If you're looking for an indoor plant that's both decorative and edible, look to the world of fruit trees! While many grow to be enormous in the wild and are native to perpetually sunny conditions, there are a number of dwarf plants that will do just fine—and even fruit—in a big pot in your living room. Proper care and conditions (and a reliable nursery for sourcing them!) are extra important if you want an indoor fruit tree to prosper, but with freshly grown produce is the goal (and no garden required), we have confidence in your drive. Here's a primer on fruit trees that you can grow indoors, and how much light and water each needs to thrive.
If you want a fig tree that fruits, steer clear of the ever-popular decorative fiddleleaf—which won't even consider it. Instead choose a small cultivar like Brown Turkey (also known as Negro Largo or Aubique Noire), which tolerates heavy pruning, is self-pollinating, and can thrive indoors. They'll sprout pretty oblong leaves.
The size of the pot you choose will factor into how large and productive your tree becomes (opt for a larger planter for more fruit, smaller if you need the fig tree to stay small). Water it about once a week, until it comes out of the drainage holes, and prune when its as many feet tall as you want.
While inedible fig trees do fine in indirect sunlight, edible cultivars will need to be positioned in bright light—right in line with a northern exposure would be ideal. They don't like the cold at all, so keep away from drafty doors and windows.
If you want to grow citrus inside, opt for a dwarf cultivar that self-pollinates—like Meyer Lemon (which doesn't require as much heat to ripen the fruit) or Lime; they'll yield the quickest crop and the plant will stay a manageable size. For oranges, keep an eye out for Calamondin trees—the fruit is very sour (more like a lemon or lime). Plus, they're a gorgeous decoration, and emanate a delicious aroma.
The best soil for growing healthy citrus trees is slightly acidic and loam-based (meaning 2:2:1 sand to silt to clay). They also like lots of moisture in the air—up to 50% humidity, ideally!—but you can simulate that environment by spritzing them regularly with water from a spray bottle. Let the soil fully dry out before watering. (When watering, note that citrus trees prefer a lukewarm tepid temperature to freezing cold.)
No surprise here: Citrus plants need a whole lot of sunlight—8 to 12 hours of it every day. Place your tree in the sunniest window spot you have—better yet if it's a room with double exposure (southern and eastern, say). And if you have any outdoor space, they'd appreciate a few months in the fresh air if you have a balmy summer.
More: A week of dinner recipes inspired by a bag of Meyer Lemons.
Self-pollinating and prolific (a single tree can produce as many as 20 pounds of fruit a year), olive trees do not require much care compared to other fruit trees. When shopping for an indoor olive tree, keep in mind that many cultivars are purely ornamental, meaning they won't fruit, but there are great indoor varieties that will: Consider an Arbequina—which is slow-growing and will drip water through the leaves (called "weeping")—or a Picholine, which is more upright.
Indoor olive trees need only be watered when the top inch of soil has dried out, and less in fall and winter when they take a natural rest.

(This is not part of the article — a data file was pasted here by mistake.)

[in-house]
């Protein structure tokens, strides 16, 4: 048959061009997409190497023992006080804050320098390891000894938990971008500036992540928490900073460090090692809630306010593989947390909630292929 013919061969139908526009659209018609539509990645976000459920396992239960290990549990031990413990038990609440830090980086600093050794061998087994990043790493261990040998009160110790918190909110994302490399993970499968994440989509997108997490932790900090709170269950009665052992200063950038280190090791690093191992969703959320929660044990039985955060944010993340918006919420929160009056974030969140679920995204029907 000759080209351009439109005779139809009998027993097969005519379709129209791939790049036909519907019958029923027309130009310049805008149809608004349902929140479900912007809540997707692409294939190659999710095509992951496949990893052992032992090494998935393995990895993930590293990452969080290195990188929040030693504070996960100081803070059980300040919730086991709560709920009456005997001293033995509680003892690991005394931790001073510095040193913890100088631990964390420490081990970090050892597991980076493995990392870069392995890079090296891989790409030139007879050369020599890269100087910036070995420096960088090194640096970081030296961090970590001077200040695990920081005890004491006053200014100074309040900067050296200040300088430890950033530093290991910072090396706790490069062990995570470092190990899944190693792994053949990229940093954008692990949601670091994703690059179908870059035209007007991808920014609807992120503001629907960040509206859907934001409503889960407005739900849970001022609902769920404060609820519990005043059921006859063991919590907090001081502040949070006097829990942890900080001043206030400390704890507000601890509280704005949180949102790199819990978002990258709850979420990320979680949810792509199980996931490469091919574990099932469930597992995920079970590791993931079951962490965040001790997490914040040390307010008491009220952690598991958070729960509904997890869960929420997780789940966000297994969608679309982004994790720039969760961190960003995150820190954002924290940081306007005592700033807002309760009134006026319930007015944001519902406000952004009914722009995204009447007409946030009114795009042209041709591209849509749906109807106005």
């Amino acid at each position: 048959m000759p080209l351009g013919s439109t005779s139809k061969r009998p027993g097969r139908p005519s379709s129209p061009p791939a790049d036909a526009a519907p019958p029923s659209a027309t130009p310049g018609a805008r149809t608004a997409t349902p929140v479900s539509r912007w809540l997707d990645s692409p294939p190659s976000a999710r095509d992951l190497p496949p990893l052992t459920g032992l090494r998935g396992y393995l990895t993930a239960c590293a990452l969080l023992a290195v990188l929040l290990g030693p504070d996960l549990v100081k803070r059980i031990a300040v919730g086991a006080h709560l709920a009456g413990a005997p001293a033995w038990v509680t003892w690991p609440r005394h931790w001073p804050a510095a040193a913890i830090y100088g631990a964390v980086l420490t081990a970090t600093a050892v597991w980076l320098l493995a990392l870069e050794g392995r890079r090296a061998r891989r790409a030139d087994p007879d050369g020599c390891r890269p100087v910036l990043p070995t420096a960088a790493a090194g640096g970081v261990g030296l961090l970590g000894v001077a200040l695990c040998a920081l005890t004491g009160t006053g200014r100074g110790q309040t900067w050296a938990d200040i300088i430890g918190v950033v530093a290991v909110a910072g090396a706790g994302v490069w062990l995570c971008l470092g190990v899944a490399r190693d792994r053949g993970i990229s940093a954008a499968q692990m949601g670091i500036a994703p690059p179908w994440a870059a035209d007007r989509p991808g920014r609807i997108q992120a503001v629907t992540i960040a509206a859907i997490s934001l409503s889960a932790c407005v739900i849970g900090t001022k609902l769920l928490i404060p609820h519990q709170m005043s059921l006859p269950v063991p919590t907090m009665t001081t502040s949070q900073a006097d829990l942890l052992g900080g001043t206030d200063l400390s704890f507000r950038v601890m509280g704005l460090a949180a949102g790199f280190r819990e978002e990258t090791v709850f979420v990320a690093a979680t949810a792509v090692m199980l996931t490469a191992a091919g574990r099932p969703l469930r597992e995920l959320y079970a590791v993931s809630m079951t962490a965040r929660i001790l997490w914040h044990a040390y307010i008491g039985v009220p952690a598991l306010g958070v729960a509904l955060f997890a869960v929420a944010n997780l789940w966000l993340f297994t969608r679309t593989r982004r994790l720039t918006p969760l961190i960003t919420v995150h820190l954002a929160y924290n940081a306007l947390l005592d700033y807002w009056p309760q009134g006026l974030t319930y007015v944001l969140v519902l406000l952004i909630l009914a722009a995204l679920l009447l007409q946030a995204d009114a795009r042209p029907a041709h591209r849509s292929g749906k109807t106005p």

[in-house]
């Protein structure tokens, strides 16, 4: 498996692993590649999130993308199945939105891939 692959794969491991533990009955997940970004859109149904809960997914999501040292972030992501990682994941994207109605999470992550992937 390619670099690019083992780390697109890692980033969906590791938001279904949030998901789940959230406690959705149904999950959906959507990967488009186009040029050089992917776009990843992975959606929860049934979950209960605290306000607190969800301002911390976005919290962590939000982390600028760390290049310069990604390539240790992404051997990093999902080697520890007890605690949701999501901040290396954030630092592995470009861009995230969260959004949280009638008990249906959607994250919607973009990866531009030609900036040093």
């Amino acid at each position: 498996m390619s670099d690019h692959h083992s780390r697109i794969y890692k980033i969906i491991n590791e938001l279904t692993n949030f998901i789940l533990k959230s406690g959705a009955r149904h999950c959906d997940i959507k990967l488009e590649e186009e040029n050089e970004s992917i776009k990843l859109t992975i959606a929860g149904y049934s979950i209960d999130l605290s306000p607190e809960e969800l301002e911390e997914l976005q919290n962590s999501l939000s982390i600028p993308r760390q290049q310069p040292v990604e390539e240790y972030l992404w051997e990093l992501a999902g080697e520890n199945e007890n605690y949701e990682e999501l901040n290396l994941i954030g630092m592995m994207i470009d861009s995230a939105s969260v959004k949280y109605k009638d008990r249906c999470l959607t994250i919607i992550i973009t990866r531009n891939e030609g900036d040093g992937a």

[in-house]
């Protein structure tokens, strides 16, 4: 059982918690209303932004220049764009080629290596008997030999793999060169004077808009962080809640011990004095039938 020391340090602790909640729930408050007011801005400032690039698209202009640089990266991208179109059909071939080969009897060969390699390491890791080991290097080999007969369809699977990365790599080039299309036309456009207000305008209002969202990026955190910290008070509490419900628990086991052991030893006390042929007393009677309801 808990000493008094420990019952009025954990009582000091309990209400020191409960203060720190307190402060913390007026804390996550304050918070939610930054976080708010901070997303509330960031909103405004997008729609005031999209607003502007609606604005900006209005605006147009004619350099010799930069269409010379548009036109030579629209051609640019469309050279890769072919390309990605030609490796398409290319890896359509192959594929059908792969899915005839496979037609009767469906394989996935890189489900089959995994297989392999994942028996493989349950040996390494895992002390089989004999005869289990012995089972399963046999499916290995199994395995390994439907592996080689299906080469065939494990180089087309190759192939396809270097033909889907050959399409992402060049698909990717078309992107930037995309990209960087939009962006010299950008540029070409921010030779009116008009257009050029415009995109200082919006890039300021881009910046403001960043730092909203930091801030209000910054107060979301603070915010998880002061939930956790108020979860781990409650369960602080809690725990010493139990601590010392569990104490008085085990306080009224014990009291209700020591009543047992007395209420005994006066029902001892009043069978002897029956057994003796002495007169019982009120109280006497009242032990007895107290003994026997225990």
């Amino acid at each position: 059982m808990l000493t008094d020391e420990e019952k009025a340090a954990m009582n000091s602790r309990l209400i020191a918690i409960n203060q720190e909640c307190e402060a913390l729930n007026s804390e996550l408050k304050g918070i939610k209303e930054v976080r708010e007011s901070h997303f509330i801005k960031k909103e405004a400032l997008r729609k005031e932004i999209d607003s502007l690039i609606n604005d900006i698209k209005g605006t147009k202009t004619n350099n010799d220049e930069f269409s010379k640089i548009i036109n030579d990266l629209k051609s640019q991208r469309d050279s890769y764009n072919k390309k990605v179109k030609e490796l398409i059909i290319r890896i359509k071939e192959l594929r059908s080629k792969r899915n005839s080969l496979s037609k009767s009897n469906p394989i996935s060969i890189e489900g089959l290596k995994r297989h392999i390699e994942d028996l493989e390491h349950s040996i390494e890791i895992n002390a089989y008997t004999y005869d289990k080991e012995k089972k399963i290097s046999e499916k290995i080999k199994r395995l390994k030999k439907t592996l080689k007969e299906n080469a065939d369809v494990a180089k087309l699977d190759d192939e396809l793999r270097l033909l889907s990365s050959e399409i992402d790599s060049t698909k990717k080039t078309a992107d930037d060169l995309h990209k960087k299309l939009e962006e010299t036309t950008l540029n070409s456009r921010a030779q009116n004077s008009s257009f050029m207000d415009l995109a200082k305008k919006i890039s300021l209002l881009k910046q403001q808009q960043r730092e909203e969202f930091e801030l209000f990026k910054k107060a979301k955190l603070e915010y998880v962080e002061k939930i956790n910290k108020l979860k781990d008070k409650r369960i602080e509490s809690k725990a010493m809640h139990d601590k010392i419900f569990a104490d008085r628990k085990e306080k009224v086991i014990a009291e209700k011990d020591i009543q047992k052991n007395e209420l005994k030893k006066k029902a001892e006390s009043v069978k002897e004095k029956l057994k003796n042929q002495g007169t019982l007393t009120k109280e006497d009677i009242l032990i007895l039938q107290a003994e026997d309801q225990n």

An olive tree needs at least 6 hours of solid sunlight each day. Place it near a sunny, south-facing window (but not too close or the leaves will frizzle).
To be clear, it's very very tough to get an indoor avocado tree to fruit but it isn't impossible. Instead of growing one from a seed (that is, the pit—see above left), seek out a grafted starter plant that has some tissue from a tree that does produce good-tasting fruit. Naturally small trees—like Wurtz, Gwen, and Whitsell—are your best bet, and they don't have to be cross-pollinated to fruit.
Add some sand to the bottom of a pot and fill in with regular potting mix so your tree doesn't get wet feet, and water it regularly without letting the soil get sopping wet. Ripe fruit can be left hanging on the tree for a few weeks.
Warm-season plants, avocados like lots of bright light. Right in line with a south-facing window is your best shot at finding it a happy place!
Some banana trees produce edible fruit while others produce fruit you can't eat—and again you'll want to get a dwarf plant—such as Super Dwarf Cavendish or Dwarf Red—so that it doesn't grow too huge. They're self-fruitful, meaning they don't require a pollinator.
Your banana tree's soil should be light and peat-y; fertilize it monthly to keep it growing strong. They like lots of water due to their enormous leaves, but you'll want to let the soil dry out fully between waterings. The leaves can be misted to simulate a humid climate.
Lots of bright indirect sunlight is best, so set it up near a southern-facing exposure if possible. Rotate the plant periodically so that all sides get light.
Yet again, you'll want to opt for a dwarf mulberry tree such as Dwarf Everbearing if you're growing it indoors. The fruit of a mulberry tree, which will look something like a blackberry but smaller, should be picked as soon as it's ripe—and the tree's fruit supply will ripen over time rather than all at once.
Regular potting soil works fine, as will regular watering! Mulberry trees are slow-growing and like roomy pots.
A warm, bright, sunny space is best for your mulberry tree; move it to a spot with full exposure from spring through fall, if possible.
Note: This piece originally indicated that fig trees only require indirect light, but has been updated to clarify that edible fruit-bearing fig trees need lots of direct sunlight. This story is being re-upped from last spring.
This article was originally published in Spring 2016, and we're running it again because we love greenery indoors.